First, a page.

Intel was sued for knowingly selling defective processors

by nativetechdoctor
2 minutes read

Intel processor buyers have filed a class action lawsuit accusing the company of knowingly selling billions of processors despite knowing about security vulnerabilities that existed on them.

According to Tom’s Guide, this vulnerability is exploited by AVX2 and AVX-512 instructions through an attack that Intel calls Gather Data Sampling (GDS). Information about the upcoming lawsuit first appeared in August 2023. processors This vulnerability affects Intel from the 6th generation (Skylake) to the 11th generation (Rocket Lake), including Xeon chips based on the same architecture, potentially affecting billions of processors.

Intel admits that for a given workload, the performance drop after installing the vulnerability patch can be up to 50%. A series of tests conducted immediately after the discovery showed a performance degradation of up to 39%, and the hardest hit were applications that relied heavily on AVX2 and AVX-512 instruction sets.

In 2018, when the Downfall vulnerability was discovered, a series of news sites reported that Specter and Meltdown vulnerabilities were targeted by hackers at the speculative execution process that many modern processors use to accelerate. The calculation has been made publicly available. This caused security researchers to start looking into similar attack vectors. In June 2018, researcher Alexander Yee reported on a new variant of the Specter vulnerability for Intel processors focusing on AVX and AVX512. This information was kept strictly confidential for two months to give Intel the opportunity to take action to remedy the situation.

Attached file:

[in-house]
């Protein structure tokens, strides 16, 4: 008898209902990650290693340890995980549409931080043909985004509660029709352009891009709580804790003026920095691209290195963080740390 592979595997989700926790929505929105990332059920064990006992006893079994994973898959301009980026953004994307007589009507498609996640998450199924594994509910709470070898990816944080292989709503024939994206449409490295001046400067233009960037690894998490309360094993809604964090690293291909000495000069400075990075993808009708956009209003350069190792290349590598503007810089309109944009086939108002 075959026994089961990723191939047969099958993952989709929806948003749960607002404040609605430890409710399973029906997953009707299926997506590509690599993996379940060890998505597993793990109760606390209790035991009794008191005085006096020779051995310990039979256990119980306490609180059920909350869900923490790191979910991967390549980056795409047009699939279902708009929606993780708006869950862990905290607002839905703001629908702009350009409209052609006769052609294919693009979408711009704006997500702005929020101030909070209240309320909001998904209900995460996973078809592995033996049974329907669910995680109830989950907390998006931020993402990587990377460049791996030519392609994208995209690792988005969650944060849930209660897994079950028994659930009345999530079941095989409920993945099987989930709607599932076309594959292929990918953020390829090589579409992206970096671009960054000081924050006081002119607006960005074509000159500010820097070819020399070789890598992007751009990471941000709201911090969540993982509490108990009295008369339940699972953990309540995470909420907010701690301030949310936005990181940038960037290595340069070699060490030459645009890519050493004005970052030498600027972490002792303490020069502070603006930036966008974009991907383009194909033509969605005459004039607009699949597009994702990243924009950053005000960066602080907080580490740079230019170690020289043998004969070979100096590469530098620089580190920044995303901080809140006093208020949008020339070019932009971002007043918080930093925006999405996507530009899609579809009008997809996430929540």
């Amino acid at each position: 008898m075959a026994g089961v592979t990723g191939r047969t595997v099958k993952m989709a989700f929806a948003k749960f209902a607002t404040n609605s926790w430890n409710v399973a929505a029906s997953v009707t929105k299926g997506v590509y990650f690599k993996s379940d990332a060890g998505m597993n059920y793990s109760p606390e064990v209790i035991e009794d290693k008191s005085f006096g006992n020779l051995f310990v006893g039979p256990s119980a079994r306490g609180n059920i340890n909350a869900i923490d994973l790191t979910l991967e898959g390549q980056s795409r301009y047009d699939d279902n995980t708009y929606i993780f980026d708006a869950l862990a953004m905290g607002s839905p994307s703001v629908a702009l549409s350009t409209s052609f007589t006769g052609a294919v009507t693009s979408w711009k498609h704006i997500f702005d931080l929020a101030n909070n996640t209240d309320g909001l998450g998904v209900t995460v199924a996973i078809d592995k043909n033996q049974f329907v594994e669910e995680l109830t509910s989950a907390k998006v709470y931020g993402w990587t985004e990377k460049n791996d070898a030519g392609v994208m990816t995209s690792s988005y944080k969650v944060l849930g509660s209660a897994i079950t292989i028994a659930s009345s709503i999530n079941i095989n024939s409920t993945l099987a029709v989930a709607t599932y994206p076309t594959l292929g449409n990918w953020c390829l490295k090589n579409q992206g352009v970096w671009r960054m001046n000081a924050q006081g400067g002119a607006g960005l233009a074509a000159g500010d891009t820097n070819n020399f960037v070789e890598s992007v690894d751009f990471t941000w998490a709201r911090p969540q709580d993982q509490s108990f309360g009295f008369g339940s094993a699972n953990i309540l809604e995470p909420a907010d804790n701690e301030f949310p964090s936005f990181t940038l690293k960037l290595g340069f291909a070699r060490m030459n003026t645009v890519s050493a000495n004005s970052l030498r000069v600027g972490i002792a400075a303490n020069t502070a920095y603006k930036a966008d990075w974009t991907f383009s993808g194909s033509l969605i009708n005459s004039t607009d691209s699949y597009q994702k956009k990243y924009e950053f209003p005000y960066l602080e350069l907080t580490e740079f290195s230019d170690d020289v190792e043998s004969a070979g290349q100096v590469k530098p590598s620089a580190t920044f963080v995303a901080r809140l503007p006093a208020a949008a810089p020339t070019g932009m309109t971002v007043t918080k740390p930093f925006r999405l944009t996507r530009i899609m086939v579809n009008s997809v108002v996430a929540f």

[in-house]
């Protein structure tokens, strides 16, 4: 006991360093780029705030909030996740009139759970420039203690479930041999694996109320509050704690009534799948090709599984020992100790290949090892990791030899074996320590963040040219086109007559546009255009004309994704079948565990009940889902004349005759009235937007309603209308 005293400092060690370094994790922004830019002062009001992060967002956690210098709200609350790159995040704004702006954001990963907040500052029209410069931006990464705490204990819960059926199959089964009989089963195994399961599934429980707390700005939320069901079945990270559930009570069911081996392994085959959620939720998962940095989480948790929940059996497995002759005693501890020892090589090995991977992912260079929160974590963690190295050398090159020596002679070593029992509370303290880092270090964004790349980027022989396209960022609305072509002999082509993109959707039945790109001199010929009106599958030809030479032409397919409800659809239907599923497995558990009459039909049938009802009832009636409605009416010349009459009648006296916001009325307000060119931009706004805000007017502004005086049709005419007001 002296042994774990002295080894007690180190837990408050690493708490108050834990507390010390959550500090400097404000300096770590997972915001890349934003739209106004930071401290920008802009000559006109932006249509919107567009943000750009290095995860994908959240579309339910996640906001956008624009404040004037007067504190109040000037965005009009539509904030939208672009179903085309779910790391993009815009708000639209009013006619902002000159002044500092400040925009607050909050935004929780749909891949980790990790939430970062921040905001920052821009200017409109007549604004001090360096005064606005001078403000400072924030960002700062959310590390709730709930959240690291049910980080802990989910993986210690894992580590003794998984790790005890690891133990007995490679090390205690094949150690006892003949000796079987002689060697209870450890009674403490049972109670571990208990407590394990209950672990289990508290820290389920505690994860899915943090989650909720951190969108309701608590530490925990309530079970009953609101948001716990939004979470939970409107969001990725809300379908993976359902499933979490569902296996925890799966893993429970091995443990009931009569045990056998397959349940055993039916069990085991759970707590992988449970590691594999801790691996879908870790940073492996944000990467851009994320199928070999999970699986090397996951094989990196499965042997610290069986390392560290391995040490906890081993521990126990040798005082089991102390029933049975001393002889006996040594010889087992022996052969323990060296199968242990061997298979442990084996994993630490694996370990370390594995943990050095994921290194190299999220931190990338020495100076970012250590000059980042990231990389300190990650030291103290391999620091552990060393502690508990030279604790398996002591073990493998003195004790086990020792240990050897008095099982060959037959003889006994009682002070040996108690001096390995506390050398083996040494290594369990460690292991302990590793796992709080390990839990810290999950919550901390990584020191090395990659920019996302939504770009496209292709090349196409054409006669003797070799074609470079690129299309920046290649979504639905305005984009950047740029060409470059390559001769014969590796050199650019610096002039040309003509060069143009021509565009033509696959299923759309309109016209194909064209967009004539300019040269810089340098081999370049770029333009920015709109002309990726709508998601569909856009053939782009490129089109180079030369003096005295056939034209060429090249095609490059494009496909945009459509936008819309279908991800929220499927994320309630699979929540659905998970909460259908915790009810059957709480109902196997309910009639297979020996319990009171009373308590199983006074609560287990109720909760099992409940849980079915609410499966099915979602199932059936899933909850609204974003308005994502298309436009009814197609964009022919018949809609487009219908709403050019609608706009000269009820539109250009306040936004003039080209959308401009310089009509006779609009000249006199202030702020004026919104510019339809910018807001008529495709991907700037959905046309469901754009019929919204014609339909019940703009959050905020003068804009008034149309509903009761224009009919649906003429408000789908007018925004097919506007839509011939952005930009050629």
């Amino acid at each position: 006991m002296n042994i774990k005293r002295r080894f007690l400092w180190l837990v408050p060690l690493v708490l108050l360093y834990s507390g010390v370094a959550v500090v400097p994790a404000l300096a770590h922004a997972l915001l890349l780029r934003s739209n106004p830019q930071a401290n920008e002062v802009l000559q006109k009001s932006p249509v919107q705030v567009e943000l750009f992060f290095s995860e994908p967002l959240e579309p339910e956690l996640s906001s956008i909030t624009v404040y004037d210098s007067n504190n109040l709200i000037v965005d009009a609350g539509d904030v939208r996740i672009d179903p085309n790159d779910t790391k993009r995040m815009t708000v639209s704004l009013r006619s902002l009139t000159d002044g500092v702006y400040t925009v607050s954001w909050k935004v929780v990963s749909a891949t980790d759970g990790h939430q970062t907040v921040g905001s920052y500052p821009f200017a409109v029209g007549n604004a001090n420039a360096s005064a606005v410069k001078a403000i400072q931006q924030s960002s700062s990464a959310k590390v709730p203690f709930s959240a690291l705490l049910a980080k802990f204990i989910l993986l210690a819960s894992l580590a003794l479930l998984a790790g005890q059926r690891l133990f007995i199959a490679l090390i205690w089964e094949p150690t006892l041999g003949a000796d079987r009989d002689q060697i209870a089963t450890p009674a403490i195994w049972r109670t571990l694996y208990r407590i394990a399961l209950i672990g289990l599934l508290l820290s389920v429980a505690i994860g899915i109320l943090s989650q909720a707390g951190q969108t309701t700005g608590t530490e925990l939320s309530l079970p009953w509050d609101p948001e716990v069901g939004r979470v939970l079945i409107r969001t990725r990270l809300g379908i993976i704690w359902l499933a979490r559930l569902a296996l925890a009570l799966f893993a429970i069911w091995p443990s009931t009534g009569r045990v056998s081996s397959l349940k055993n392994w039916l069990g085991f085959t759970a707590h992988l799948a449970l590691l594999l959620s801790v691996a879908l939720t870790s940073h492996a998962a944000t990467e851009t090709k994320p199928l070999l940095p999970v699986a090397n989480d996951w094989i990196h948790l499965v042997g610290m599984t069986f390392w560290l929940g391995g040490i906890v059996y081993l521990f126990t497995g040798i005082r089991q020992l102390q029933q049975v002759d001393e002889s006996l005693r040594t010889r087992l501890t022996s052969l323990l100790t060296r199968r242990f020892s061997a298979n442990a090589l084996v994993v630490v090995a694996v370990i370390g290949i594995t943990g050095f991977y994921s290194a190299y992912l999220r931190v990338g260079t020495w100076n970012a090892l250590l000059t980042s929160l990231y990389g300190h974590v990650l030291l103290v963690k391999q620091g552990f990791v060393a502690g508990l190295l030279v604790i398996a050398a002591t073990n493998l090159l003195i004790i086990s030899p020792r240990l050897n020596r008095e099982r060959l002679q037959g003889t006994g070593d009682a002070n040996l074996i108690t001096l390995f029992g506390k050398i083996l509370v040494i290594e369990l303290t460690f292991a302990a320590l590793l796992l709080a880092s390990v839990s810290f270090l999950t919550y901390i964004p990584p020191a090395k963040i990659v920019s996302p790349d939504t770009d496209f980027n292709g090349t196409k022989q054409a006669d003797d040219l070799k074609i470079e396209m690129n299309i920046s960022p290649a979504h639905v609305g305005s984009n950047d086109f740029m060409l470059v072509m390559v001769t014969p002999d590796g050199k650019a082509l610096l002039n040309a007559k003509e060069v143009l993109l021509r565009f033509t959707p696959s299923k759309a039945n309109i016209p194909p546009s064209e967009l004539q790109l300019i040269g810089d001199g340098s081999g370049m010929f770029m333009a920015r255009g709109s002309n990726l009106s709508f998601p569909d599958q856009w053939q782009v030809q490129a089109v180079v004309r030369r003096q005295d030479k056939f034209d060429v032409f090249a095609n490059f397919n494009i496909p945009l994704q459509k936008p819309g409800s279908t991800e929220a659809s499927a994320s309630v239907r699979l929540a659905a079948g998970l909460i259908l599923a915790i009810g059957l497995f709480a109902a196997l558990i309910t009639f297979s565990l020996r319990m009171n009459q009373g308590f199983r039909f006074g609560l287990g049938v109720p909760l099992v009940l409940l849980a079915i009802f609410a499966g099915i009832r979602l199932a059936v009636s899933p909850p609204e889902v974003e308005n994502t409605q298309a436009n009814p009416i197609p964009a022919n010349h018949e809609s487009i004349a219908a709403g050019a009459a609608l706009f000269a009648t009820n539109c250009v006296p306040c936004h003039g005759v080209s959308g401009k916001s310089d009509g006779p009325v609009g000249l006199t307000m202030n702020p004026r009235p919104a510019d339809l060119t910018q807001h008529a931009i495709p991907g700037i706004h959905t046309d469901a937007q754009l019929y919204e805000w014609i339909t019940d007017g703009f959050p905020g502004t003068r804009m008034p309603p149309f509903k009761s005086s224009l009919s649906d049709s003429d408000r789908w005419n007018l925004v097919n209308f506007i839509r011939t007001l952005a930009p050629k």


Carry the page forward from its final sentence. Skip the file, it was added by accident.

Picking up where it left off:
In fact, according to the lawsuit, Yee was not the only one to warn Intel about the AVX vulnerabilities. Specifically, the plaintiff said: “In the summer of 2018, as Intel struggled with the consequences of Specter and Meltdown, and promised to fix hardware errors for future generations of processors, the company received two separate third-party vulnerability reports addressing several vulnerabilities related to AVX for its processors.” The plaintiffs emphasized that Intel admitted to reading these reports.

The main claim in the court document requesting a jury trial in the District Court in San Jose, US, does not focus on the existence of the Downfall vulnerability or the performance penalty of the patches but rather on the actions of the Downfall vulnerability. Intel’s “sitting on its hands” move. The plaintiffs claim that the company has known about the defect behind Downfall since 2018 but still knowingly sold billions of processors since the glitch was discovered. This leaves users with only two (both unacceptable) options: buy vulnerable processors or install a patch that destroys CPU performance to protect them. That is why the plaintiff asked Intel for compensation.

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